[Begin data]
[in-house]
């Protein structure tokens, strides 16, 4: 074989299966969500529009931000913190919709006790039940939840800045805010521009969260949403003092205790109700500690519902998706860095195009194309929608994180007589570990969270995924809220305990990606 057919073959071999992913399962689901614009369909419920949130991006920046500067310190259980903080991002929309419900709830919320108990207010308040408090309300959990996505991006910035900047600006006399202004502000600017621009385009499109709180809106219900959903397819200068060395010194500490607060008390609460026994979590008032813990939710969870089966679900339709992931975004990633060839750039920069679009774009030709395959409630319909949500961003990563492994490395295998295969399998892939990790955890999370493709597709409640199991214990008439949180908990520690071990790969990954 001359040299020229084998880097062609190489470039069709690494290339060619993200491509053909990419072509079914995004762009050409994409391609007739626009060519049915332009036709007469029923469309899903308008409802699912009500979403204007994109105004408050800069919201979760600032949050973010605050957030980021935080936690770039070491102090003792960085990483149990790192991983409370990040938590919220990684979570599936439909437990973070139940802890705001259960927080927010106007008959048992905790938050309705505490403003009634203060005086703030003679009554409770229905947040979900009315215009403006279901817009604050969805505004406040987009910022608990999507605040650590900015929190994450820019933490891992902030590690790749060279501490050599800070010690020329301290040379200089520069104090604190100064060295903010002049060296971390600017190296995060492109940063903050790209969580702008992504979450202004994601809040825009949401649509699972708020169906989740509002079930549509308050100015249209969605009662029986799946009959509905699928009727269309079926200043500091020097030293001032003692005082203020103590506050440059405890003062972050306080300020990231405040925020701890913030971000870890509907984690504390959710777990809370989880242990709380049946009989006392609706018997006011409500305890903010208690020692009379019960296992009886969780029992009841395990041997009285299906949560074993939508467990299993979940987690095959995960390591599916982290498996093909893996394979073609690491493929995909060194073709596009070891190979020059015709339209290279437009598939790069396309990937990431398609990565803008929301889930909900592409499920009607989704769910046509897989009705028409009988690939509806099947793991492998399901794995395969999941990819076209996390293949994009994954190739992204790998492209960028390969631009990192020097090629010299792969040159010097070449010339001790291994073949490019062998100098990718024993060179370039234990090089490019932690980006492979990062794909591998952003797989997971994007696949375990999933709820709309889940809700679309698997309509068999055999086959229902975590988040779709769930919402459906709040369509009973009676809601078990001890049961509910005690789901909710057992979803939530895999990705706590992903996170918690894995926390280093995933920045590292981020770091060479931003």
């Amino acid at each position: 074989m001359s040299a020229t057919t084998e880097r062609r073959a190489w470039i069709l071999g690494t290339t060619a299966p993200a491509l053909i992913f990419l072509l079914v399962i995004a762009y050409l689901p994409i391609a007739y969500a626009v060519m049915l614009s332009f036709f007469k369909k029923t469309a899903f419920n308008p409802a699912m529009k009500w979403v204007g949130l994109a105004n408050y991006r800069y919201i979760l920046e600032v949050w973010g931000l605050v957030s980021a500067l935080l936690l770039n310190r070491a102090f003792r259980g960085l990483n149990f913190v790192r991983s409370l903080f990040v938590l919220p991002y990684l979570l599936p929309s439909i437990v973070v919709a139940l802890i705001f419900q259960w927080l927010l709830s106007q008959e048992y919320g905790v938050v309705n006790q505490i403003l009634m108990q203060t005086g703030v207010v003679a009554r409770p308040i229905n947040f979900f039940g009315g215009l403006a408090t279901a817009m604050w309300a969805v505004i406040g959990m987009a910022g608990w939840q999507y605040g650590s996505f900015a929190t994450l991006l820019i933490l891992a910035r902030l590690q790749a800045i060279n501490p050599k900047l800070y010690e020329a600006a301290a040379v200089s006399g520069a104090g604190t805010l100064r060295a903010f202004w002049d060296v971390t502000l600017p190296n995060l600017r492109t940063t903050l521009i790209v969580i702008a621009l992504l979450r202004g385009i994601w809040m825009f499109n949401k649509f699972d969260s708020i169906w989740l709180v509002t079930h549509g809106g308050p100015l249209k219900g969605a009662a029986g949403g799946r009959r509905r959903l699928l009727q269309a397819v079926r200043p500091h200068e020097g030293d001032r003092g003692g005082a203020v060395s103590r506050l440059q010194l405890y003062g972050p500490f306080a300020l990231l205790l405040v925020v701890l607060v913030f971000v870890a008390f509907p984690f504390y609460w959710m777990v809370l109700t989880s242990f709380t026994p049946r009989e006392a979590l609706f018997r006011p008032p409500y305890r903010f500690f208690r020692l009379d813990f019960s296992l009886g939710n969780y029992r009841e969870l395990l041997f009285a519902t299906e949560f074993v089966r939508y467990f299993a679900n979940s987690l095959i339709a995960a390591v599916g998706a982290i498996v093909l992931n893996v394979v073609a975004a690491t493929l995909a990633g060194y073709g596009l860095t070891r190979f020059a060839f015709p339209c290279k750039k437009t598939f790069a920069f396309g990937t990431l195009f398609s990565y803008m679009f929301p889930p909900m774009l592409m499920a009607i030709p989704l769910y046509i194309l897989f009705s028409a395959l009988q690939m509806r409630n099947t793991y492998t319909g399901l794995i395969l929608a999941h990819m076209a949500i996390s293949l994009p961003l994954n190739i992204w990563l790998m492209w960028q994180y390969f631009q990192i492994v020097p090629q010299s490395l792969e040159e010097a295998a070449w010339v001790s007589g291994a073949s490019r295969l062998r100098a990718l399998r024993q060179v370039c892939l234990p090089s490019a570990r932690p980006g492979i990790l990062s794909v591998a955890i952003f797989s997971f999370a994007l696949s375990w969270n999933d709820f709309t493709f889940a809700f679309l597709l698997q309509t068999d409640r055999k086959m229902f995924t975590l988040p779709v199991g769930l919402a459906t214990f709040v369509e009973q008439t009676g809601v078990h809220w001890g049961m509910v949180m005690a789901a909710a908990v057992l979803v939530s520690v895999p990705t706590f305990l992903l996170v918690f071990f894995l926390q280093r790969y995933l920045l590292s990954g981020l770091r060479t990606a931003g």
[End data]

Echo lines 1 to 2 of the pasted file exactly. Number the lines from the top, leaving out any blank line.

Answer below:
[in-house]
């Protein structure tokens, strides 16, 4: 074989299966969500529009931000913190919709006790039940939840800045805010521009969260949403003092205790109700500690519902998706860095195009194309929608994180007589570990969270995924809220305990990606 057919073959071999992913399962689901614009369909419920949130991006920046500067310190259980903080991002929309419900709830919320108990207010308040408090309300959990996505991006910035900047600006006399202004502000600017621009385009499109709180809106219900959903397819200068060395010194500490607060008390609460026994979590008032813990939710969870089966679900339709992931975004990633060839750039920069679009774009030709395959409630319909949500961003990563492994490395295998295969399998892939990790955890999370493709597709409640199991214990008439949180908990520690071990790969990954 001359040299020229084998880097062609190489470039069709690494290339060619993200491509053909990419072509079914995004762009050409994409391609007739626009060519049915332009036709007469029923469309899903308008409802699912009500979403204007994109105004408050800069919201979760600032949050973010605050957030980021935080936690770039070491102090003792960085990483149990790192991983409370990040938590919220990684979570599936439909437990973070139940802890705001259960927080927010106007008959048992905790938050309705505490403003009634203060005086703030003679009554409770229905947040979900009315215009403006279901817009604050969805505004406040987009910022608990999507605040650590900015929190994450820019933490891992902030590690790749060279501490050599800070010690020329301290040379200089520069104090604190100064060295903010002049060296971390600017190296995060492109940063903050790209969580702008992504979450202004994601809040825009949401649509699972708020169906989740509002079930549509308050100015249209969605009662029986799946009959509905699928009727269309079926200043500091020097030293001032003692005082203020103590506050440059405890003062972050306080300020990231405040925020701890913030971000870890509907984690504390959710777990809370989880242990709380049946009989006392609706018997006011409500305890903010208690020692009379019960296992009886969780029992009841395990041997009285299906949560074993939508467990299993979940987690095959995960390591599916982290498996093909893996394979073609690491493929995909060194073709596009070891190979020059015709339209290279437009598939790069396309990937990431398609990565803008929301889930909900592409499920009607989704769910046509897989009705028409009988690939509806099947793991492998399901794995395969999941990819076209996390293949994009994954190739992204790998492209960028390969631009990192020097090629010299792969040159010097070449010339001790291994073949490019062998100098990718024993060179370039234990090089490019932690980006492979990062794909591998952003797989997971994007696949375990999933709820709309889940809700679309698997309509068999055999086959229902975590988040779709769930919402459906709040369509009973009676809601078990001890049961509910005690789901909710057992979803939530895999990705706590992903996170918690894995926390280093995933920045590292981020770091060479931003």